Imperial Logistics is planning to acquire transportation firm J&J Africa ahead of its own takeover by DP World.
The South Africa-based company is holding talks to buy the business from its private equity owners, it said in a statement Tuesday that confirmed an earlier Bloomberg News report. There is no certainty that any agreement will be struck, Imperial said.
A deal, if completed, could value J&J at $350 million to $400 million, according to people familiar with the matter, who asked not to be identified discussing confidential information.
J&J provides transport and logistics services across five African countries, including Zambia and Zimbabwe. It was bought by Carlyle Group and Investec Asset Management — now rebranded as Ninety One Plc — in 2014. J&J was valued at $200 million at the time, the people said.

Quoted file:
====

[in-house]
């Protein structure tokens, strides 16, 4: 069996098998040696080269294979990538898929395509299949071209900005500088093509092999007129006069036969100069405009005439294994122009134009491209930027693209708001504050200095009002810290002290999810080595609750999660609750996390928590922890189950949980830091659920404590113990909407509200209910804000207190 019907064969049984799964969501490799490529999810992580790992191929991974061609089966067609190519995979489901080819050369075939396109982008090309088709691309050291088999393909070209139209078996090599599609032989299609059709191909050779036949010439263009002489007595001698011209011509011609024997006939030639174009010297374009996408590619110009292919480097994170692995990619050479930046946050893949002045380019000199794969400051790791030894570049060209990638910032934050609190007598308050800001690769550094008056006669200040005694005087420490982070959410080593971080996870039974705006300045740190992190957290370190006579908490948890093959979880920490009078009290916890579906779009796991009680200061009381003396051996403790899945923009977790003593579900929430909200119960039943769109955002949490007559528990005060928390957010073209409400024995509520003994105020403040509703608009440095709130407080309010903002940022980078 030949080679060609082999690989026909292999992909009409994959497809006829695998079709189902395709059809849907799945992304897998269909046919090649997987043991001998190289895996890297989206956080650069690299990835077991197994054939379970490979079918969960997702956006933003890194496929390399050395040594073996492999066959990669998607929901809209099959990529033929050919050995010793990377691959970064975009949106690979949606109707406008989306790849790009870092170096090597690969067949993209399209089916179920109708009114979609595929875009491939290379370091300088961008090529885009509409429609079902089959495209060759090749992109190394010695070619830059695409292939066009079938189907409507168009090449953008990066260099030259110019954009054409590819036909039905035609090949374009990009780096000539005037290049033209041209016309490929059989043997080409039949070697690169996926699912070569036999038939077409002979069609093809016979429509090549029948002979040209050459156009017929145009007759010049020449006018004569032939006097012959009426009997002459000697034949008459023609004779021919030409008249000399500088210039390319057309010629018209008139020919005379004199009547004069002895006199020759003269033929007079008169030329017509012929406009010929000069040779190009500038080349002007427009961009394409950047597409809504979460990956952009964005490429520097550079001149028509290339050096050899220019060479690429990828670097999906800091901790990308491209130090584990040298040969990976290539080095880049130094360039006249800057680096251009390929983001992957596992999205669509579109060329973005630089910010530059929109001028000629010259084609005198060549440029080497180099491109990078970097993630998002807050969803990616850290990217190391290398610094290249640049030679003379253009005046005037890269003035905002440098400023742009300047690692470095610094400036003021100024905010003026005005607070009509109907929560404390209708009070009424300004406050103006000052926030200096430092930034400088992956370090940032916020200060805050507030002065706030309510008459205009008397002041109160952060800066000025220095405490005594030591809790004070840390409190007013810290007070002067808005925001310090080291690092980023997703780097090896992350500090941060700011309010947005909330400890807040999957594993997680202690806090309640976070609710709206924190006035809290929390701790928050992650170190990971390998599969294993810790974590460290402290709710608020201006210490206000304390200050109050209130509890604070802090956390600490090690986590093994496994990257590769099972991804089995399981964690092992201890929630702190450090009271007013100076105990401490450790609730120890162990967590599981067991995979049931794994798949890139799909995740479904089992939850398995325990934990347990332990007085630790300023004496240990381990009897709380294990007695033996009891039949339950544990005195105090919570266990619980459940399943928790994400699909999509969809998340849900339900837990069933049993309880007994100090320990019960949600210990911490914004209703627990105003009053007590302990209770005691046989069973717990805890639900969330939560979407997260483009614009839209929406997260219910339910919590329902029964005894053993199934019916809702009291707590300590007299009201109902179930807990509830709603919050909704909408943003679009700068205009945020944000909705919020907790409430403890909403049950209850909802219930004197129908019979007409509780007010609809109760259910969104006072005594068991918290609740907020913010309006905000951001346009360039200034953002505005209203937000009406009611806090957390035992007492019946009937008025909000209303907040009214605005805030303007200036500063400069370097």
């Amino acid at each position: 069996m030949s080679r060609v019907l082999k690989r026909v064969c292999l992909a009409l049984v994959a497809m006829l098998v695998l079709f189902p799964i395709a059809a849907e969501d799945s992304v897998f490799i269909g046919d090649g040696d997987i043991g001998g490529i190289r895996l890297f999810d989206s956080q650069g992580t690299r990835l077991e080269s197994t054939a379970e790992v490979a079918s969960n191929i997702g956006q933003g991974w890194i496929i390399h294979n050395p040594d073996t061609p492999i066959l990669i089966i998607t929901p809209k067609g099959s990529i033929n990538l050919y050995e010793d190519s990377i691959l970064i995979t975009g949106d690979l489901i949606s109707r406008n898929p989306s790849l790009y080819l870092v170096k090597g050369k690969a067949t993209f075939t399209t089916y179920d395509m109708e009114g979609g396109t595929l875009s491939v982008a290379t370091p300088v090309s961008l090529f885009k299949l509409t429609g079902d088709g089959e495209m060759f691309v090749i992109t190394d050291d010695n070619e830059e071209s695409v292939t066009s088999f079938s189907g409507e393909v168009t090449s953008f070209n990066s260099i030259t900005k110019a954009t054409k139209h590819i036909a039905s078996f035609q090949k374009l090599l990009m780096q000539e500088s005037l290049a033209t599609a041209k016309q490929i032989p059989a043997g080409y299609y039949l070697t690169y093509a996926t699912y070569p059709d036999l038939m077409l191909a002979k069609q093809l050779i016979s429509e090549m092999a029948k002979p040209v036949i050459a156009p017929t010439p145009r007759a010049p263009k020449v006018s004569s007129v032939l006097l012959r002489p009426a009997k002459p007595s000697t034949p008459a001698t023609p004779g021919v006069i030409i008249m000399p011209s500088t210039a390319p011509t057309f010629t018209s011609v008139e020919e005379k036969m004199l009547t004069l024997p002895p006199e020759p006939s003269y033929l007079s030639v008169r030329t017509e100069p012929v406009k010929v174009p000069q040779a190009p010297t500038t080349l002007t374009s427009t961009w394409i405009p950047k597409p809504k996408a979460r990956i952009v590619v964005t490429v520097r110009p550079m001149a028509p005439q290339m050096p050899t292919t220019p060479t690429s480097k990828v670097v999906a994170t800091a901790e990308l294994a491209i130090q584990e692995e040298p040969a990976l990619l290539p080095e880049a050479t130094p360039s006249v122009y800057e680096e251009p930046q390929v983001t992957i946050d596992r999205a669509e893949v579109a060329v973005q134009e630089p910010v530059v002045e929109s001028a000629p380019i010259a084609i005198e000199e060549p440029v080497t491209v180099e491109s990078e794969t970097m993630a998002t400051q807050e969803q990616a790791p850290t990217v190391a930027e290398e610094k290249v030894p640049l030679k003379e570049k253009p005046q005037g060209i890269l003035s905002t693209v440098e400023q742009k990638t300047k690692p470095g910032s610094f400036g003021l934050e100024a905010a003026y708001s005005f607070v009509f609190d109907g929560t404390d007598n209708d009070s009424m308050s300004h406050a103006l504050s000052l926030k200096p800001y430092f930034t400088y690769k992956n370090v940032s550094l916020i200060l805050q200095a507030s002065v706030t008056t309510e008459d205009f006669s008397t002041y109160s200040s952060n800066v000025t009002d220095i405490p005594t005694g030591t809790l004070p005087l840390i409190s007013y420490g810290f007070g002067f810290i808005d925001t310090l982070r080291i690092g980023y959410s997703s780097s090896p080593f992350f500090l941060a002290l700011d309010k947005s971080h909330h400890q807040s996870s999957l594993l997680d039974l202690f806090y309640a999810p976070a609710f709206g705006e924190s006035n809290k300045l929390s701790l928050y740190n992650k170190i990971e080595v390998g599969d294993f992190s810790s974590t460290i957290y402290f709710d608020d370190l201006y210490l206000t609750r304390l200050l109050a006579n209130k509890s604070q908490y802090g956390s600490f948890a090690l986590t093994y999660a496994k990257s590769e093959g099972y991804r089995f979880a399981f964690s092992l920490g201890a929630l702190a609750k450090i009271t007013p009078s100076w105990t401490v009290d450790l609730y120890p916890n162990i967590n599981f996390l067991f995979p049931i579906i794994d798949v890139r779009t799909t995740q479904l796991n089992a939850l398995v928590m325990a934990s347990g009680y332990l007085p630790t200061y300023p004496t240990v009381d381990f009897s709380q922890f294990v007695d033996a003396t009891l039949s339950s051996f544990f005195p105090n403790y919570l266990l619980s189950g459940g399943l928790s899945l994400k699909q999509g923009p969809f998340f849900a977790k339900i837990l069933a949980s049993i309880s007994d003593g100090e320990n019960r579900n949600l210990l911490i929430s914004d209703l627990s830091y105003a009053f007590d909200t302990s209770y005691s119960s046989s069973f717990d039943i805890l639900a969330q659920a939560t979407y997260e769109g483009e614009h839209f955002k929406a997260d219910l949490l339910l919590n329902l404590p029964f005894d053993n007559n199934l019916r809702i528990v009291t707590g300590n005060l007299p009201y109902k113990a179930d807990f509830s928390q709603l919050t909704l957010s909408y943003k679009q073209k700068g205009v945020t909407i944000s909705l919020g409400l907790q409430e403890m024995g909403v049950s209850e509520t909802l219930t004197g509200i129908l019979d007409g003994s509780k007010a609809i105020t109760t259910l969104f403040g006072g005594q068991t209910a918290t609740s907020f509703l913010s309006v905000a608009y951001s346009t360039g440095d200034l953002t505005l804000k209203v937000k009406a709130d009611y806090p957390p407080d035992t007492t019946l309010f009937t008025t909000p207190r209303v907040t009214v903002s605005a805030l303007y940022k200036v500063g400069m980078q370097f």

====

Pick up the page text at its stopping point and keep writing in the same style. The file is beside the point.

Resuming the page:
Since last year, Carlyle’s interest has been managed by Alterra Capital Partners, a spin out of the buyout giant, and Ninety One’s holding by Ethos Private Equity.
Representatives for Alterra, Carlyle and Ethos declined to comment, while a spokesperson for Ninety One referred calls to Ethos. A representative for J&J didn’t immediately respond to requests for comment.
A purchase of Mozambique-based J&J would be one of Imperial’s largest to date, according to data compiled by Bloomberg, and would boost its presence on the continent just as it prepares to come under new ownership. Dubai-based ports operator DP World this month said it would buy Imperial in what will be its most significant acquisition in Africa.
DP World said the deal demonstrated long-term confidence in the South African economy despite recent challenges. The country has this month seen violent riots after the arrest of its former President Jacob Zuma. Talks between Imperial and J&J were ongoing before the DP World announcement, the people said.
Imperial said in its statement that a purchase of J&J would require the approval of DP World. A representative for DP World declined to comment.
Imperial started as a small motor dealership in 1940s Johannesburg and now employs more than 25 000 people around the world. Under Chief Executive Officer Mohammed Akoojee, it’s been looking to position itself as the gateway to Africa for transporting goods.